A. Costs to Reopen Forrest City Facility: Not Unduly Burdensome


Mid-South estimates that the immediate costs of reopening Forrest City would total about $378,000, including about $228,000 for vehicles, computer equipment, and furnishings, and $150,000 to repair the warehouse roof and other fixtures. It also estimates additional costs for operating the facility for the next year would be around $386,000.


The Board found these cost estimates to be exaggerated and lacking in reliability. The record as a whole contains substantial evidence to support this finding, Universal Camera Corp. v. NLRB, 340 U.S. 474, 491, 71 S.Ct. 456, 466, 95 L.Ed. 456 (1951). First, much of the equipment needed for the reopened facility is still available. When Forrest City was closed, much of the equipment was simply sent to other distribution facilities within Mid-South and thus could be transferred back with a minimum of cost. Second, as to the necessary workers and managers needed to operate the facility, many of the ones who were working at Forrest City before its closure still are employed by Mid-South and are receiving roughly the same salary as they did at Forrest City. Thus, when they are transferred back to Forrest City, the overall cost to the Company for operations should not increase significantly although it will ultimately be determined by collective bargaining. The figure of $228,000 is simply not supported by the evidence.


As to the cost to rehabilitate the facility, even if we accept the estimated cost to repair the warehouse as being around $150,000, Mid-South clearly has the resources to repair it and in other similar situations has done just that. Around the same time as the shutdown of Forrest City, Mid-South admits it had just completed a new $400,000 facility in Batesville. The Company had also just recently built a facility for $250,000 in Monticello and expended funds to repair the facility in Little Rock. The investment involved here is not shown to be out of line with the typical capital investments that the Company makes for its facilities. Further, at the time of the transfer to the Arkansas division, management was contemplating expenditures for roof repair. Forcing the repair only follows through on the Company's plans before the unfair labor practices began.3


As to the costs for operating the facility for the next year, the Company has failed to show these costs to be unduly burdensome in light of the past performance of the facility. The record shows that in the first seven months of operations in 1986, the two Arkansas subsidiaries--one of them including Forrest City--had total net sales of about $19 million, a total operating income of about $2 million, and a combined net profit of $541,000. Forrest City's March 1986 production also significantly exceeded its 1986 February production, its March 1985 production, as well as its targeted production level for March 1986. Among the six facilities within the Arkansas division, only the brand new one in Batesville actually did better than Forrest City. Further, Forrest City was closed down just before the high volume season for selling soft drinks, the summer. The projection under the evidence is that the production level would have gotten better.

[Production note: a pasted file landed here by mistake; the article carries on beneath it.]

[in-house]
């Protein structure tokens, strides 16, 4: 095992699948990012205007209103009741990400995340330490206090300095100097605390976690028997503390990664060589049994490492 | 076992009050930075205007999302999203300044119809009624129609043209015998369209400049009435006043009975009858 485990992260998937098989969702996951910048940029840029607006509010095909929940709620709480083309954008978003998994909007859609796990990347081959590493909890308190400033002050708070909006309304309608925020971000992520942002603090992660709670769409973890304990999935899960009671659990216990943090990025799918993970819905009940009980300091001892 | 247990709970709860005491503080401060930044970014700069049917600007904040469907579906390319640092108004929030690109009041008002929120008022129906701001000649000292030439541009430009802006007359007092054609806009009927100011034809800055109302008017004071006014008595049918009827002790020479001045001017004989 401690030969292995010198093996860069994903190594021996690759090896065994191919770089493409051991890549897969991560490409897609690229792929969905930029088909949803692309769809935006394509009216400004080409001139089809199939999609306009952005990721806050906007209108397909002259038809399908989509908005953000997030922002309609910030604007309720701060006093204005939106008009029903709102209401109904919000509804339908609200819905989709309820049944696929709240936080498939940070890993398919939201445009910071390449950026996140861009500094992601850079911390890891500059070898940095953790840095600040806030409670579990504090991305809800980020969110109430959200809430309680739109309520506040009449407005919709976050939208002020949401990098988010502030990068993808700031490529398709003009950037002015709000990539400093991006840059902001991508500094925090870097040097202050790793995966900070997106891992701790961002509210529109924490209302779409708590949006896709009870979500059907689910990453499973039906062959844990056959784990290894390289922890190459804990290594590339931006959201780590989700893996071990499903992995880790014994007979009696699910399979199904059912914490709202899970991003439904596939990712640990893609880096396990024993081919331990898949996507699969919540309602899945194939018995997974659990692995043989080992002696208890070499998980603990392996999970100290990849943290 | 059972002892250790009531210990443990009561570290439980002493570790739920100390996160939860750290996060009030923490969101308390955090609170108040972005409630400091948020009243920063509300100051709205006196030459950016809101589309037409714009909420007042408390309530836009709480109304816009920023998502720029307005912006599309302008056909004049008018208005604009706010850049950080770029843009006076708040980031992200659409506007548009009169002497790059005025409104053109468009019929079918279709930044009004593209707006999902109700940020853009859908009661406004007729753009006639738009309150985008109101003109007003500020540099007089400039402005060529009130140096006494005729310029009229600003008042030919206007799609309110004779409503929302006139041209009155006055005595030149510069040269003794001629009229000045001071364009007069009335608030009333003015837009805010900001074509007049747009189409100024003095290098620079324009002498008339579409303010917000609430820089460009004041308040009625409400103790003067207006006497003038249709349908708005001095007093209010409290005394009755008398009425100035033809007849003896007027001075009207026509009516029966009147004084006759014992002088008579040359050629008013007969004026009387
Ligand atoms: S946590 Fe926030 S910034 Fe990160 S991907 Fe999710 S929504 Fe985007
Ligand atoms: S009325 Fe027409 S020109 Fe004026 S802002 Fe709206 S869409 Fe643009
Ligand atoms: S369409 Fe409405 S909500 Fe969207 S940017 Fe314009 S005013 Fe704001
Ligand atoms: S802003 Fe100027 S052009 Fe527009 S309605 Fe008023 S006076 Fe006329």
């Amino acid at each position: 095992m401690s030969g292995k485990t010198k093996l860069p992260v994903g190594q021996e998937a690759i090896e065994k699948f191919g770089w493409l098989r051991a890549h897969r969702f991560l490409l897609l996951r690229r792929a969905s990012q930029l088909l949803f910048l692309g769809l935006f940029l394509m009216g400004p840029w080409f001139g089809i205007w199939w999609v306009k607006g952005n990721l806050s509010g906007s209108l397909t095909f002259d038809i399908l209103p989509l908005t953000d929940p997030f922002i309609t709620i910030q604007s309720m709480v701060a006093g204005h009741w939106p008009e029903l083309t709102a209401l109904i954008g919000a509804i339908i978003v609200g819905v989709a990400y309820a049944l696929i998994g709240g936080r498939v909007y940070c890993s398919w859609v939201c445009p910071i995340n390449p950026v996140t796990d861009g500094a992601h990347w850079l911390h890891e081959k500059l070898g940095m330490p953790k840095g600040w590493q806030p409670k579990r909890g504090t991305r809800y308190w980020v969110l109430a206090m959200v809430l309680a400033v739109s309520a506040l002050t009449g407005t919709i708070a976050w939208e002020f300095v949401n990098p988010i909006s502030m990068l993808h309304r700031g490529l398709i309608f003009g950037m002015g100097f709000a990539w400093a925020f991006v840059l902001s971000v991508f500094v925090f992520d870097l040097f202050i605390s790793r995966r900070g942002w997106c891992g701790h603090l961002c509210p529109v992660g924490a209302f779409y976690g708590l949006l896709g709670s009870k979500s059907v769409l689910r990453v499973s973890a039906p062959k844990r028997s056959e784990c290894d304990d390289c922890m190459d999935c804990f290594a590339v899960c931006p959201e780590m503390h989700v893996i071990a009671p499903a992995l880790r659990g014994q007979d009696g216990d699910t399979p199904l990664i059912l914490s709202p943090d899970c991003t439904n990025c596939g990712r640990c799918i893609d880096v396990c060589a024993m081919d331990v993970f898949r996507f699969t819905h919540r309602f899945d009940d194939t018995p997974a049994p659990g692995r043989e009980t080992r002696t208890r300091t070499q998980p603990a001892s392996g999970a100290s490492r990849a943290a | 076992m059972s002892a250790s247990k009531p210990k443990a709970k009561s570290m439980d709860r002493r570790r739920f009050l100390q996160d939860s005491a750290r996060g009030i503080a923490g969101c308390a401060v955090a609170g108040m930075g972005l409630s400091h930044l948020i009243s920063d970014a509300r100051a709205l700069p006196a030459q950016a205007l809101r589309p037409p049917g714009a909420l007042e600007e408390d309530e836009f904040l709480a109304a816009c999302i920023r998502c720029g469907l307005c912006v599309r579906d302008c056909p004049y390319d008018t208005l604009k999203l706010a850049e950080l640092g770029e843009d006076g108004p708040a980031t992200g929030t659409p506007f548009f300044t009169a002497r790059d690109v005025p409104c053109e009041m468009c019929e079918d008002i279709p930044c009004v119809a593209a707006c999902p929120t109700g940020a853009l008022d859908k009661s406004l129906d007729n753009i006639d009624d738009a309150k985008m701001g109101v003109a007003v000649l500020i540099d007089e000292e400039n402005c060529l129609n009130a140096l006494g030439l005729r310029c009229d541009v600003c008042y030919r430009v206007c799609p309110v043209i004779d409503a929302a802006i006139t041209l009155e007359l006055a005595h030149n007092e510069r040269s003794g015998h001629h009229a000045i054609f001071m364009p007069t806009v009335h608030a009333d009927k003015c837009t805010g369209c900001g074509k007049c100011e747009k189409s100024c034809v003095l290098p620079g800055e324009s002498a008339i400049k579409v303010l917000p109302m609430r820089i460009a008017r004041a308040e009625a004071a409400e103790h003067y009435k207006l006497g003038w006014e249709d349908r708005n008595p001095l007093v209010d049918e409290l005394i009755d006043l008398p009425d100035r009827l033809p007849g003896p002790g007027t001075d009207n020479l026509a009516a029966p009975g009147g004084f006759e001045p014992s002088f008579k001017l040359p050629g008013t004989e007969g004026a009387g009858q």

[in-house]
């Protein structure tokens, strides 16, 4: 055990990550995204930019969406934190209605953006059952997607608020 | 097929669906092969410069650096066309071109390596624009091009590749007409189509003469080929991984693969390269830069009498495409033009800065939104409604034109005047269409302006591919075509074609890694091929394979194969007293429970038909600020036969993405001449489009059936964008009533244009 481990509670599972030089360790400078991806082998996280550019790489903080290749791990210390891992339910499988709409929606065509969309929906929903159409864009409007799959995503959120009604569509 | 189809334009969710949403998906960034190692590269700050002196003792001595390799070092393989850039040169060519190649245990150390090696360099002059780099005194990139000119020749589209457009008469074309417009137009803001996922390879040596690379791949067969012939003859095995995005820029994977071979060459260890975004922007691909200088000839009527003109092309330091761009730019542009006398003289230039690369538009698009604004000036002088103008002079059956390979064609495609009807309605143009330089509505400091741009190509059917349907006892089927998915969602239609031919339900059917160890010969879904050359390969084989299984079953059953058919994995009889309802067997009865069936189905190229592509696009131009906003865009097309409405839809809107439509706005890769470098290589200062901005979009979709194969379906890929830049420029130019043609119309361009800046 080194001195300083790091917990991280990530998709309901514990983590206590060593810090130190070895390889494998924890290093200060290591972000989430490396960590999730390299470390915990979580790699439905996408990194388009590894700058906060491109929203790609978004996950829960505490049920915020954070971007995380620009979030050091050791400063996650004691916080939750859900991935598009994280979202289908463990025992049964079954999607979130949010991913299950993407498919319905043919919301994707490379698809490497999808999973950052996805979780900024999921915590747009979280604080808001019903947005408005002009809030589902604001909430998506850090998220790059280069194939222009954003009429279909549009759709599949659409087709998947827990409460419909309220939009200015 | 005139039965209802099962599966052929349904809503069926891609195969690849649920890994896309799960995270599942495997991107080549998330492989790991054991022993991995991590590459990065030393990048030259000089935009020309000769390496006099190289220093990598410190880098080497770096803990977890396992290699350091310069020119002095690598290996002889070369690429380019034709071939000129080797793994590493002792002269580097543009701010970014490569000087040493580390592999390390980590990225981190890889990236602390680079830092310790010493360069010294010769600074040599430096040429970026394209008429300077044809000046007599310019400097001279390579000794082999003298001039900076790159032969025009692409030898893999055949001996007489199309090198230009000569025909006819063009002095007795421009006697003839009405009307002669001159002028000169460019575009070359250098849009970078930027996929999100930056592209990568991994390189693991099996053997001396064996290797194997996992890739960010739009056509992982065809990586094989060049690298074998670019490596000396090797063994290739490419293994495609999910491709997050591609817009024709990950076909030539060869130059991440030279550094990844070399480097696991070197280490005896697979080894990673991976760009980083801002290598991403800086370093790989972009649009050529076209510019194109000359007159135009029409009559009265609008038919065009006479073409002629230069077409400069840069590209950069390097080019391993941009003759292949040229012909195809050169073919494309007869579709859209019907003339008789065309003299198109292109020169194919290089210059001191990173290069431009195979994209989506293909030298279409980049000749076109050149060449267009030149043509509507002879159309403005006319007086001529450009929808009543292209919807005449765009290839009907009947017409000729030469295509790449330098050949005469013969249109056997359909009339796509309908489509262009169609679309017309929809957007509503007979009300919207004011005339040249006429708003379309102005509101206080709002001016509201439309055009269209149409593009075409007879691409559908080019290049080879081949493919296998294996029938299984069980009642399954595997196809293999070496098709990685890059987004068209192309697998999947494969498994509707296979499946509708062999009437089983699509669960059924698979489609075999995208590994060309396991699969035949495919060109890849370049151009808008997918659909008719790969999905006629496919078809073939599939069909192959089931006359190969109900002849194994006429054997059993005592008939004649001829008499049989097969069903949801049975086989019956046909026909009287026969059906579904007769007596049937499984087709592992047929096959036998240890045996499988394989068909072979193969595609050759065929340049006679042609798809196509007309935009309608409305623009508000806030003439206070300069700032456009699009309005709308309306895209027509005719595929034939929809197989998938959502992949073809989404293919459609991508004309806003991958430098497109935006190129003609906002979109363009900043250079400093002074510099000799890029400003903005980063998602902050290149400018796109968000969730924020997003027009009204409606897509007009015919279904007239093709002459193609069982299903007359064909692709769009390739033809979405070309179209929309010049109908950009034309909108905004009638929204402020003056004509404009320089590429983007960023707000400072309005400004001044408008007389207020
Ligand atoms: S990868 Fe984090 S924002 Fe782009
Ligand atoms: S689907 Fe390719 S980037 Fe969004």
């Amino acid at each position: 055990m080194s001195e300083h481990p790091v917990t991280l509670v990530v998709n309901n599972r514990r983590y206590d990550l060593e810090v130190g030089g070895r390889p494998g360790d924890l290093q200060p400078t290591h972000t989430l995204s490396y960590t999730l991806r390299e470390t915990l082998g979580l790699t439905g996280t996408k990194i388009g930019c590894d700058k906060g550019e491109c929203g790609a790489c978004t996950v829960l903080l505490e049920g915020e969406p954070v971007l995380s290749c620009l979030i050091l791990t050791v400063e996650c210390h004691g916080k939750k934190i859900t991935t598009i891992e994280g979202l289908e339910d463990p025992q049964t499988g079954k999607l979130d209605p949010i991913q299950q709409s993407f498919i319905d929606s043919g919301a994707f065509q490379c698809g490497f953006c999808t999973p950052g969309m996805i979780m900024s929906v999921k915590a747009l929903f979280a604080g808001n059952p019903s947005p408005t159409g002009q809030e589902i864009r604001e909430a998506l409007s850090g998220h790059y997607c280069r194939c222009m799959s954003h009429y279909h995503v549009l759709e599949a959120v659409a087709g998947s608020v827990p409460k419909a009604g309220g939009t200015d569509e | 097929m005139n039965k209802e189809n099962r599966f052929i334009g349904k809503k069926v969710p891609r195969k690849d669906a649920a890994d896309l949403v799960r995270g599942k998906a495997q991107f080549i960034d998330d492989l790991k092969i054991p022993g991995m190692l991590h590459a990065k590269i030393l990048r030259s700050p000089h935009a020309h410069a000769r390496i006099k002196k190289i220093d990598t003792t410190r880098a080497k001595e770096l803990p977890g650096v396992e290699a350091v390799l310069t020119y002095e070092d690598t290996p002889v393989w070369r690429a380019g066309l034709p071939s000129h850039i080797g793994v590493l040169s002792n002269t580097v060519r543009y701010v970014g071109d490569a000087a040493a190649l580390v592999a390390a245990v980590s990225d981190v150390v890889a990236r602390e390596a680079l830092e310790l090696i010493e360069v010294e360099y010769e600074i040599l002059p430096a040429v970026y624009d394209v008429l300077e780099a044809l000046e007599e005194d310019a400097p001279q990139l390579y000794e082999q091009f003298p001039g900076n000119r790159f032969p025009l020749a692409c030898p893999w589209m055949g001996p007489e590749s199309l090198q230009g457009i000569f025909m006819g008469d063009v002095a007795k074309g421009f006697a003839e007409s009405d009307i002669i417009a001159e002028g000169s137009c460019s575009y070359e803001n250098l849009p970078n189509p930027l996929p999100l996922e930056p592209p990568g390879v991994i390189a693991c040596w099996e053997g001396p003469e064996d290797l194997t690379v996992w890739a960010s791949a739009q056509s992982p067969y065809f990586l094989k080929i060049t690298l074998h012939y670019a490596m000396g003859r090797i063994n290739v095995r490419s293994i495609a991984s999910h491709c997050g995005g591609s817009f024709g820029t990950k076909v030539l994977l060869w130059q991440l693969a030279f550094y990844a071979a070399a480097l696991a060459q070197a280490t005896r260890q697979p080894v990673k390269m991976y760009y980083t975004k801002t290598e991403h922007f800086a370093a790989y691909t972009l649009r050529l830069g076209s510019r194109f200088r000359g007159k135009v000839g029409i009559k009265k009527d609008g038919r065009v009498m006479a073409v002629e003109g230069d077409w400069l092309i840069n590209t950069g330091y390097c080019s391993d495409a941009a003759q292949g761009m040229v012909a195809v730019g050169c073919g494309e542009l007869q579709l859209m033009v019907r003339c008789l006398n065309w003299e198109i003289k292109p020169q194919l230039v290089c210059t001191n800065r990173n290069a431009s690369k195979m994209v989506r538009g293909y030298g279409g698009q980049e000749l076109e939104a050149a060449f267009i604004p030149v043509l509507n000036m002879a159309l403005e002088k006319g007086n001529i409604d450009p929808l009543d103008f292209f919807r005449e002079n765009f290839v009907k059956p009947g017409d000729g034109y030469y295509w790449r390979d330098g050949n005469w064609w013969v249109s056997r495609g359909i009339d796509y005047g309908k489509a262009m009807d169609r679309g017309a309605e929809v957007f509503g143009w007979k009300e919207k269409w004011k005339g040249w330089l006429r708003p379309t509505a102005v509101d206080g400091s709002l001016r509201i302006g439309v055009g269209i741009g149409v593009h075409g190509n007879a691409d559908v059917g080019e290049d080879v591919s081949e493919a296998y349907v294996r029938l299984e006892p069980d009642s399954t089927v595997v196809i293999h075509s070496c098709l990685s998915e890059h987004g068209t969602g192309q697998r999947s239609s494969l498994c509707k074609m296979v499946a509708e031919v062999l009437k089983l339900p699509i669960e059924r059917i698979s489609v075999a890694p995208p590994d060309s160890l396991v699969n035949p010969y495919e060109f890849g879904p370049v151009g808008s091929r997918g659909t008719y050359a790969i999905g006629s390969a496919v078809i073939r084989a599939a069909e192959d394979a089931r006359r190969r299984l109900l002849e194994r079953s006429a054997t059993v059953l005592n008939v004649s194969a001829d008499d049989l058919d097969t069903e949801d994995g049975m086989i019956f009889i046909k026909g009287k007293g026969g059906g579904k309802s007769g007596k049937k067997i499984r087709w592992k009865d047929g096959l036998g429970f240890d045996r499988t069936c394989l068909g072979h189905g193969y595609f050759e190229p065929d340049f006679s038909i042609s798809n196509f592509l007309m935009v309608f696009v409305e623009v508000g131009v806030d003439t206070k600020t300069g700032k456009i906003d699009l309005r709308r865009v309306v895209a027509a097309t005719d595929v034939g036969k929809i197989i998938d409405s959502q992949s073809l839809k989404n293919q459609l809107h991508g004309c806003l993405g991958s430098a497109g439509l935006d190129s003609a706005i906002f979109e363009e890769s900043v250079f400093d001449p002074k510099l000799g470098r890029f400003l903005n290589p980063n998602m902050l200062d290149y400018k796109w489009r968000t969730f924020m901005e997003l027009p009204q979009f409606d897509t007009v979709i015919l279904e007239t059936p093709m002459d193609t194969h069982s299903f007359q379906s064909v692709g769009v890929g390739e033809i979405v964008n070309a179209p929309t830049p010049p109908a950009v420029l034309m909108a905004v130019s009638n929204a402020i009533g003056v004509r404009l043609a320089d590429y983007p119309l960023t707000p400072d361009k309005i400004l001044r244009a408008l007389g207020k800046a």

Because the evidence presented actually supports the profitability of the Forrest City facility compared to the other distribution facilities within its division, the Board did not abuse its discretion in ordering Mid-South to reopen the Forrest City facility. While some capital will have to be expended, it is not an undue burden. The expenditure is not "disproportionate" to Mid-South's resources, especially in light of the probable profits from the facility. Woodline Motor Freight, 843 F.2d at 290.

B. The Viability of Mid-South


The Board's order becomes even more credible when Mid-South's situation as a whole is viewed. For the year 1985, the Company had an operating income of $12.1 million with net sales of $178.6 million. For 1986, the Company projected net sales of $180.2 million and an operating income of $15.1 million.4 In any event Mid-South did not argue that the capital expenditure involved in the reopening of Forrest City will endanger the viability of the Company as a whole. The company's contentions focussed upon its "undue burden" argument and its defense of "inevitable closure" regardless of the Union activity.


IV. The Appropriateness of a Less Severe Remedy


The main thrust of Mid-South's argument is that a different and lesser remedy is appropriate because it would have eventually closed the Forrest City facility anyway because of the partial roof collapse in July or because of the unprofitability of the operation.5 The Company argues then that the unfair labor practice was only the acceleration of the inevitable closure of the facility. The record reflects, however, the Company's failure to demonstrate either the unprofitability of the facility or that the roof would have resulted in the closure of the facility when it collapsed.